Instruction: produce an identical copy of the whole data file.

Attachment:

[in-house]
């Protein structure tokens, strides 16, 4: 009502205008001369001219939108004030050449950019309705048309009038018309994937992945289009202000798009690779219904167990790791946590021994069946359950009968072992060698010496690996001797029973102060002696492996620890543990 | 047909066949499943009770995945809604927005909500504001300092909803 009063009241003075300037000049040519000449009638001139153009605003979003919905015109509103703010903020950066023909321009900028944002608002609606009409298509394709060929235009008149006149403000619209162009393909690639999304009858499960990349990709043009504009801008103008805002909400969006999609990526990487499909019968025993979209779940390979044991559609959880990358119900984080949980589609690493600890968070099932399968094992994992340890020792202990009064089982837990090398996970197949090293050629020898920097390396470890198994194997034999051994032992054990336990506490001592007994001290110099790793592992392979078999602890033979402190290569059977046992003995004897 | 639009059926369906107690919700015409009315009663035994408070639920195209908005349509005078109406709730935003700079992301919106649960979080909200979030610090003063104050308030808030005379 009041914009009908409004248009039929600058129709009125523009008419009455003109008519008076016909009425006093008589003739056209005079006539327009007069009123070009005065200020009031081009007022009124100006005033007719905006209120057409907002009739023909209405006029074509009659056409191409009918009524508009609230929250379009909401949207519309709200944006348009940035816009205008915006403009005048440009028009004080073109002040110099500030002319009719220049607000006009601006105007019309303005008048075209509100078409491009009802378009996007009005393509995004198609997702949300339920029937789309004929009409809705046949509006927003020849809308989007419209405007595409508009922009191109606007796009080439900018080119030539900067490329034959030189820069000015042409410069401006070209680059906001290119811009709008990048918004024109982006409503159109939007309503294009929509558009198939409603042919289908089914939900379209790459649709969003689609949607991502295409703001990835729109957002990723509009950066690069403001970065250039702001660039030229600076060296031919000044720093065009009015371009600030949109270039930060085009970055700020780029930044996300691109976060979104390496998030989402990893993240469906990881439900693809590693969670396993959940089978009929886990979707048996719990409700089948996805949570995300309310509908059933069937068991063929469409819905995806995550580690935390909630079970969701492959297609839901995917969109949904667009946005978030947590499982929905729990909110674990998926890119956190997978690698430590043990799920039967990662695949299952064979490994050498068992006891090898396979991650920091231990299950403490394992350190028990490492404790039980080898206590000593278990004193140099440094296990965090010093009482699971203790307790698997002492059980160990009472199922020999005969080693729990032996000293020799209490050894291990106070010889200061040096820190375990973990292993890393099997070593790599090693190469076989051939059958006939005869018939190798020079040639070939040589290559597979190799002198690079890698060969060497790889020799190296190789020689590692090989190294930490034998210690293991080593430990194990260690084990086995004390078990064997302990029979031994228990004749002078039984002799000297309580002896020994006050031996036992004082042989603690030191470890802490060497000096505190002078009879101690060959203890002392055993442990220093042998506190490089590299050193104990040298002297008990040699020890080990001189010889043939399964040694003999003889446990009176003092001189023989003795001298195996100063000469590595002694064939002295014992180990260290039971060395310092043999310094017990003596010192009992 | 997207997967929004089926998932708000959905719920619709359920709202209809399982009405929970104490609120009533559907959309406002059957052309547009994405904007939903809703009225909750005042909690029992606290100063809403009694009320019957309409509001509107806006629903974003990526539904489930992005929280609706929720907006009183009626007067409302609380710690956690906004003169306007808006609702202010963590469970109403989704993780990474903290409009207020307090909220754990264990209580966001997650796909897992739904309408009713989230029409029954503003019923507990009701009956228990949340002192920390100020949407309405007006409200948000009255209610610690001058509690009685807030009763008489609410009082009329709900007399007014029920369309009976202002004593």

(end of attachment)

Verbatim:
[in-house]
């Protein structure tokens, strides 16, 4: 009502205008001369001219939108004030050449950019309705048309009038018309994937992945289009202000798009690779219904167990790791946590021994069946359950009968072992060698010496690996001797029973102060002696492996620890543990 | 047909066949499943009770995945809604927005909500504001300092909803 009063009241003075300037000049040519000449009638001139153009605003979003919905015109509103703010903020950066023909321009900028944002608002609606009409298509394709060929235009008149006149403000619209162009393909690639999304009858499960990349990709043009504009801008103008805002909400969006999609990526990487499909019968025993979209779940390979044991559609959880990358119900984080949980589609690493600890968070099932399968094992994992340890020792202990009064089982837990090398996970197949090293050629020898920097390396470890198994194997034999051994032992054990336990506490001592007994001290110099790793592992392979078999602890033979402190290569059977046992003995004897 | 639009059926369906107690919700015409009315009663035994408070639920195209908005349509005078109406709730935003700079992301919106649960979080909200979030610090003063104050308030808030005379 009041914009009908409004248009039929600058129709009125523009008419009455003109008519008076016909009425006093008589003739056209005079006539327009007069009123070009005065200020009031081009007022009124100006005033007719905006209120057409907002009739023909209405006029074509009659056409191409009918009524508009609230929250379009909401949207519309709200944006348009940035816009205008915006403009005048440009028009004080073109002040110099500030002319009719220049607000006009601006105007019309303005008048075209509100078409491009009802378009996007009005393509995004198609997702949300339920029937789309004929009409809705046949509006927003020849809308989007419209405007595409508009922009191109606007796009080439900018080119030539900067490329034959030189820069000015042409410069401006070209680059906001290119811009709008990048918004024109982006409503159109939007309503294009929509558009198939409603042919289908089914939900379209790459649709969003689609949607991502295409703001990835729109957002990723509009950066690069403001970065250039702001660039030229600076060296031919000044720093065009009015371009600030949109270039930060085009970055700020780029930044996300691109976060979104390496998030989402990893993240469906990881439900693809590693969670396993959940089978009929886990979707048996719990409700089948996805949570995300309310509908059933069937068991063929469409819905995806995550580690935390909630079970969701492959297609839901995917969109949904667009946005978030947590499982929905729990909110674990998926890119956190997978690698430590043990799920039967990662695949299952064979490994050498068992006891090898396979991650920091231990299950403490394992350190028990490492404790039980080898206590000593278990004193140099440094296990965090010093009482699971203790307790698997002492059980160990009472199922020999005969080693729990032996000293020799209490050894291990106070010889200061040096820190375990973990292993890393099997070593790599090693190469076989051939059958006939005869018939190798020079040639070939040589290559597979190799002198690079890698060969060497790889020799190296190789020689590692090989190294930490034998210690293991080593430990194990260690084990086995004390078990064997302990029979031994228990004749002078039984002799000297309580002896020994006050031996036992004082042989603690030191470890802490060497000096505190002078009879101690060959203890002392055993442990220093042998506190490089590299050193104990040298002297008990040699020890080990001189010889043939399964040694003999003889446990009176003092001189023989003795001298195996100063000469590595002694064939002295014992180990260290039971060395310092043999310094017990003596010192009992 | 997207997967929004089926998932708000959905719920619709359920709202209809399982009405929970104490609120009533559907959309406002059957052309547009994405904007939903809703009225909750005042909690029992606290100063809403009694009320019957309409509001509107806006629903974003990526539904489930992005929280609706929720907006009183009626007067409302609380710690956690906004003169306007808006609702202010963590469970109403989704993780990474903290409009207020307090909220754990264990209580966001997650796909897992739904309408009713989230029409029954503003019923507990009701009956228990949340002192920390100020949407309405007006409200948000009255209610610690001058509690009685807030009763008489609410009082009329709900007399007014029920369309009976202002004593």